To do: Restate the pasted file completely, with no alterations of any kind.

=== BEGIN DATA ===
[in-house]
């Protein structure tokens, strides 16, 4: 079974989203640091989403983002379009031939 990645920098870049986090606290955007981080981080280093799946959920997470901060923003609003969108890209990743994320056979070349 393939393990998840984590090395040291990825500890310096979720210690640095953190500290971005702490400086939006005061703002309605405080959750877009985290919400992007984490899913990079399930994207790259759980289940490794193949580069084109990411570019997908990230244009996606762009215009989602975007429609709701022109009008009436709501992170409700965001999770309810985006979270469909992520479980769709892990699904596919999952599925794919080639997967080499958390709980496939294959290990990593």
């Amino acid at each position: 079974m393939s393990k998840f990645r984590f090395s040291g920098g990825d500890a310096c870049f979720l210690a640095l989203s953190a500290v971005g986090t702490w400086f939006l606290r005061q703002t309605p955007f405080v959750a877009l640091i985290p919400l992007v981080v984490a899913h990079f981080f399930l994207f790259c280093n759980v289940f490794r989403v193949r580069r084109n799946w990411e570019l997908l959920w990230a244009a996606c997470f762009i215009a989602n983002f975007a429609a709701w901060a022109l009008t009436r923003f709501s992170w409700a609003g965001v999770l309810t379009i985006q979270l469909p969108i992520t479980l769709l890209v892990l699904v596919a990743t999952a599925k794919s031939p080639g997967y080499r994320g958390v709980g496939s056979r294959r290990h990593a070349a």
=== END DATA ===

[in-house]
């Protein structure tokens, strides 16, 4: 079974989203640091989403983002379009031939 990645920098870049986090606290955007981080981080280093799946959920997470901060923003609003969108890209990743994320056979070349 393939393990998840984590090395040291990825500890310096979720210690640095953190500290971005702490400086939006005061703002309605405080959750877009985290919400992007984490899913990079399930994207790259759980289940490794193949580069084109990411570019997908990230244009996606762009215009989602975007429609709701022109009008009436709501992170409700965001999770309810985006979270469909992520479980769709892990699904596919999952599925794919080639997967080499958390709980496939294959290990990593």
């Amino acid at each position: 079974m393939s393990k998840f990645r984590f090395s040291g920098g990825d500890a310096c870049f979720l210690a640095l989203s953190a500290v971005g986090t702490w400086f939006l606290r005061q703002t309605p955007f405080v959750a877009l640091i985290p919400l992007v981080v984490a899913h990079f981080f399930l994207f790259c280093n759980v289940f490794r989403v193949r580069r084109n799946w990411e570019l997908l959920w990230a244009a996606c997470f762009i215009a989602n983002f975007a429609a709701w901060a022109l009008t009436r923003f709501s992170w409700a609003g965001v999770l309810t379009i985006q979270l469909p969108i992520t479980l769709l890209v892990l699904v596919a990743t999952a599925k794919s031939p080639g997967y080499r994320g958390v709980g496939s056979r294959r290990h990593a070349a």